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Through the Looking-Glass by Lewis Carroll
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of the great arm-chair, half talking to herself and half asleep,
the kitten had been having a grand game of romps with the ball of
worsted Alice had been trying to wind up, and had been rolling it
up and down till it had all come undone again; and there it was,
spread over the hearth-rug, all knots and tangles, with the
kitten running after its own tail in the middle.

'Oh, you wicked little thing!' cried Alice, catching up the
kitten, and giving it a little kiss to make it understand that it
was in disgrace. 'Really, Dinah ought to have taught you better
manners! You OUGHT, Dinah, you know you ought!' she added,
looking reproachfully at the old cat, and speaking in as cross a
voice as she could manage--and then she scrambled back into the
arm-chair, taking the kitten and the worsted with her, and began
winding up the ball again. But she didn't get on very fast, as
she was talking all the time, sometimes to the kitten, and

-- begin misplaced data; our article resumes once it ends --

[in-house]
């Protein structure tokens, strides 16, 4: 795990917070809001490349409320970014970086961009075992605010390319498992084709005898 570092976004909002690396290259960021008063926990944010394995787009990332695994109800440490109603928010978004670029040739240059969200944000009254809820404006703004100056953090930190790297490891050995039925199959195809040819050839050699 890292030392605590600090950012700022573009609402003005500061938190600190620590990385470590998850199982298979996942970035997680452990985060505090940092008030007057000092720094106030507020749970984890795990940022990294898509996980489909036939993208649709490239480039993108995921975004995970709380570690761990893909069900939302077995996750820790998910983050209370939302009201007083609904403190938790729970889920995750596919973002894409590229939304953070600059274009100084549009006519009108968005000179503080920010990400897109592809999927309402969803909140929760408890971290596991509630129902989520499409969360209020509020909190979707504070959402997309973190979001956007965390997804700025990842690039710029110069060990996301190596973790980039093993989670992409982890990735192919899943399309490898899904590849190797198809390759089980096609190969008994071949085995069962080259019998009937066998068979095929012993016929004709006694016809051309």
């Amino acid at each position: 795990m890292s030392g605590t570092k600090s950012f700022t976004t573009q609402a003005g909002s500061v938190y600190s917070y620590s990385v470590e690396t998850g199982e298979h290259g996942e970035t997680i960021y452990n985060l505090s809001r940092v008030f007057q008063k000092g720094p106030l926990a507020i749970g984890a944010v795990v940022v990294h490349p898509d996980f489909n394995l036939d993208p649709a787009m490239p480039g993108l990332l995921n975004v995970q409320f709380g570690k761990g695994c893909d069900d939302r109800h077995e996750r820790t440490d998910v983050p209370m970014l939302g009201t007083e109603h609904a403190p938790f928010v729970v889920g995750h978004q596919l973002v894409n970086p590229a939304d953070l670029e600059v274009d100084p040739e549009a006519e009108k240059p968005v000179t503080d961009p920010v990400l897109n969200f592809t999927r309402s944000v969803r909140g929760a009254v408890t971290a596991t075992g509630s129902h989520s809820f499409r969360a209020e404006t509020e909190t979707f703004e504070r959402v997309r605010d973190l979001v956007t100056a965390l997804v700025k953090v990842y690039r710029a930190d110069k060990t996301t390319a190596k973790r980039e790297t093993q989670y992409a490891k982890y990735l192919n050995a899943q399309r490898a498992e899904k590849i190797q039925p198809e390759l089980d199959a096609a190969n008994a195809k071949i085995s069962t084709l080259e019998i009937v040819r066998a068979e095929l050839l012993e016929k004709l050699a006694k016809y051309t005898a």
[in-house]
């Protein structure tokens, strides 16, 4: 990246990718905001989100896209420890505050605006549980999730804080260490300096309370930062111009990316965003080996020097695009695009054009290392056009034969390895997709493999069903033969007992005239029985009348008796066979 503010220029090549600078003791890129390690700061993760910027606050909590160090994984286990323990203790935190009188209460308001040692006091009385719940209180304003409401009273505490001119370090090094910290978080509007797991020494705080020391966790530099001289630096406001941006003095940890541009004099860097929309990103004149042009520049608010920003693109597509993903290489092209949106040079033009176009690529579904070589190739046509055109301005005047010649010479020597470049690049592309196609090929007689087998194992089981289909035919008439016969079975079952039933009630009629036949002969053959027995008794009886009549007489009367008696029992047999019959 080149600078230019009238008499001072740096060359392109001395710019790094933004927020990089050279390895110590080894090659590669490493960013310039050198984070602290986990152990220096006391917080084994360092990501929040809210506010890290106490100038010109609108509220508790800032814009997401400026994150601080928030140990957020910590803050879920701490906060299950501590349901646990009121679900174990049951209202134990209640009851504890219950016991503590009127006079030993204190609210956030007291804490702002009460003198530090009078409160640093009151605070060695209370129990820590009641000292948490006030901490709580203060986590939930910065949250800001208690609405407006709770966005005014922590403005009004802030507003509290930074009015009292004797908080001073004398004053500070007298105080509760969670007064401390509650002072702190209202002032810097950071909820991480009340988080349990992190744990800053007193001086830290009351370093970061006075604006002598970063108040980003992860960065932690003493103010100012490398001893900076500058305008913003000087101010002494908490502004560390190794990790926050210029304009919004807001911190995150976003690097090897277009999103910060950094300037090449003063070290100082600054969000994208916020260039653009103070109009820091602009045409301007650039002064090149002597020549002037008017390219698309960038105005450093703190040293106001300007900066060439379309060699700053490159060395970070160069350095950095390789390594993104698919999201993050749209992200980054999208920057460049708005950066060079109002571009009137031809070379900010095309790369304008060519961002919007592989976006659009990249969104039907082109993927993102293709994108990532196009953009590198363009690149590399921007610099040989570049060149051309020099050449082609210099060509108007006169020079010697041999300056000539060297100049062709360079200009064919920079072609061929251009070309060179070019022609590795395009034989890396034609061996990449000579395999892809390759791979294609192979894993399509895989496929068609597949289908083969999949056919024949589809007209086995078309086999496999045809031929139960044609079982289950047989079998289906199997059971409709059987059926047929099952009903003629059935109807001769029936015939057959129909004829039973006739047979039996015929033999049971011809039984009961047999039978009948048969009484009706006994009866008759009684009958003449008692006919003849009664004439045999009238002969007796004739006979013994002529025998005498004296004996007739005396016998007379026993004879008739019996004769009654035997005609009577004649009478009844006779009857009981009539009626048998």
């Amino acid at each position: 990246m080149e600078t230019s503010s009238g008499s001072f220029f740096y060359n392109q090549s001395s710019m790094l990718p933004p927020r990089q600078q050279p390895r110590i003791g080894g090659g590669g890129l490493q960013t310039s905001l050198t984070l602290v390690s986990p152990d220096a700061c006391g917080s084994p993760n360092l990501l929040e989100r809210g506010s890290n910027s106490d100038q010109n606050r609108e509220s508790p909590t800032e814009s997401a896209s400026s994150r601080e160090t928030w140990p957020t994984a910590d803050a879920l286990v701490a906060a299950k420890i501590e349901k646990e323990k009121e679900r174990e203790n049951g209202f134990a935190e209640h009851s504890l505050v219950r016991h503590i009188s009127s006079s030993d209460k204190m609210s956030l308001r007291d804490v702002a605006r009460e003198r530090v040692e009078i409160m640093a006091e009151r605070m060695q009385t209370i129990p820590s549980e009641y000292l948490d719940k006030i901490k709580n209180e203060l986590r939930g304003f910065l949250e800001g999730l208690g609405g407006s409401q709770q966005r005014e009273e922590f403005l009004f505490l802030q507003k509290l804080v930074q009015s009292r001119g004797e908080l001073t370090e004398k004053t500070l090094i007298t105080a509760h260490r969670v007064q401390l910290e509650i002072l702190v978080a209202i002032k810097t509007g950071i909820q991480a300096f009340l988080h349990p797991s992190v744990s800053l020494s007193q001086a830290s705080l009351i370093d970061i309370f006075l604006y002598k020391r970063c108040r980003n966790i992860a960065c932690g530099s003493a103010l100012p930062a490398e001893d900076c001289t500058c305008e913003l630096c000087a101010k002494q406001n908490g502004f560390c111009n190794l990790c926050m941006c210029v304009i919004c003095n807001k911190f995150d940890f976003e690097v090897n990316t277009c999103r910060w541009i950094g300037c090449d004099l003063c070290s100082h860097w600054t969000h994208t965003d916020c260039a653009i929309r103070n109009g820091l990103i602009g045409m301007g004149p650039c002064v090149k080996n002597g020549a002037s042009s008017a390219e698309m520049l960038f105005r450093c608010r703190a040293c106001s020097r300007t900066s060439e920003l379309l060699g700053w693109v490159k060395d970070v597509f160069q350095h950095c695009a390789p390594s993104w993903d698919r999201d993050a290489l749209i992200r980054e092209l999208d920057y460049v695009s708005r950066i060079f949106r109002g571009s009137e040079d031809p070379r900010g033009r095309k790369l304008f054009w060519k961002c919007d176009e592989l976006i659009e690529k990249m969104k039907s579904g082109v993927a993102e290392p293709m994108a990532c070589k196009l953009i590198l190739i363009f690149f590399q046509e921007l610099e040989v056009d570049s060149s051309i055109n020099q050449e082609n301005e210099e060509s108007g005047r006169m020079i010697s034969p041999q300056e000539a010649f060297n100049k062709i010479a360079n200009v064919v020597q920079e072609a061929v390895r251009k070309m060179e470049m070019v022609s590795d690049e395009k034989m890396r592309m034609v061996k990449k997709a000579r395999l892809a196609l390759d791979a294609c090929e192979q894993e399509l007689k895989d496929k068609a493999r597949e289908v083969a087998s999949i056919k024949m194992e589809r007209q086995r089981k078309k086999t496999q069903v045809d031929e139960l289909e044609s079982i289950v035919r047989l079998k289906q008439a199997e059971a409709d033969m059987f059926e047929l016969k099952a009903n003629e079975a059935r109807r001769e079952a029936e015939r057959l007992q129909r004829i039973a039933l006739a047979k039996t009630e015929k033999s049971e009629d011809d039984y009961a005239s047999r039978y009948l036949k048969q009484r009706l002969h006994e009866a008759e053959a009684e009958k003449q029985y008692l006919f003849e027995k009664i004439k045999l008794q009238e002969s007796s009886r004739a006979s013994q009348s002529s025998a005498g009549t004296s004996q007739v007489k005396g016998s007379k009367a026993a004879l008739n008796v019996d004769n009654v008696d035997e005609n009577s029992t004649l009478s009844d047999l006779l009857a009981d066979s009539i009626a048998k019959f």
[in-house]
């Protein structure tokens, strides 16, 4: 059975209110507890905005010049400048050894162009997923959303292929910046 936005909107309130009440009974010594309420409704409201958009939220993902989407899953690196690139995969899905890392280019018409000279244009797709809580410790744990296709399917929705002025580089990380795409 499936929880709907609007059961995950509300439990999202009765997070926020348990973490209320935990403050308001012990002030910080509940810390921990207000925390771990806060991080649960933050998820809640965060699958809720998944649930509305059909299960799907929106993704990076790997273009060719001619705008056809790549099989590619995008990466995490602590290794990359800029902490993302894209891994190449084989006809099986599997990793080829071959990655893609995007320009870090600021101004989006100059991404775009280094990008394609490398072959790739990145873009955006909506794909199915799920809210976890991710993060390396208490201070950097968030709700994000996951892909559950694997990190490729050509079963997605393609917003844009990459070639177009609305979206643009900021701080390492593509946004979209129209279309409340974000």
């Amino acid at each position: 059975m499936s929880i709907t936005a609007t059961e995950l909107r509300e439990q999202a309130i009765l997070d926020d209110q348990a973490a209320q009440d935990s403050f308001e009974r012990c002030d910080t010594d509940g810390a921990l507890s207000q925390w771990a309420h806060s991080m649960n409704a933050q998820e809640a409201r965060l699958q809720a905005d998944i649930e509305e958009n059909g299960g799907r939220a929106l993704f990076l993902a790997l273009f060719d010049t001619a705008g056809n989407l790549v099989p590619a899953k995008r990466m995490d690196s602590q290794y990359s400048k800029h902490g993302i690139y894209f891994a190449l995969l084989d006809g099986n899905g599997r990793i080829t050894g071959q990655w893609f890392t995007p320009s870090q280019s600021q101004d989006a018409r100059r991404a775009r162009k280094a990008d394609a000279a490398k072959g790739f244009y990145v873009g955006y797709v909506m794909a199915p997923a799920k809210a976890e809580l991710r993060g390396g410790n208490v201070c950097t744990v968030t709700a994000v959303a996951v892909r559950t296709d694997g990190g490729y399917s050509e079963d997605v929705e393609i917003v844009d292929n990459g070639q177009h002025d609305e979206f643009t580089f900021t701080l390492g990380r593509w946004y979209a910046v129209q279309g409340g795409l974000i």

sometimes to herself. Kitty sat very demurely on her knee,
pretending to watch the progress of the winding, and now and then
putting out one paw and gently touching the ball, as if it would
be glad to help, if it might.

'Do you know what to-morrow is, Kitty?' Alice began. 'You'd
have guessed if you'd been up in the window with me--only Dinah
was making you tidy, so you couldn't. I was watching the boys
getting in sticks for the bonfire--and it wants plenty of
sticks, Kitty! Only it got so cold, and it snowed so, they had
to leave off. Never mind, Kitty, we'll go and see the bonfire
to-morrow.' Here Alice wound two or three turns of the worsted
round the kitten's neck, just to see how it would look: this led
to a scramble, in which the ball rolled down upon the floor, and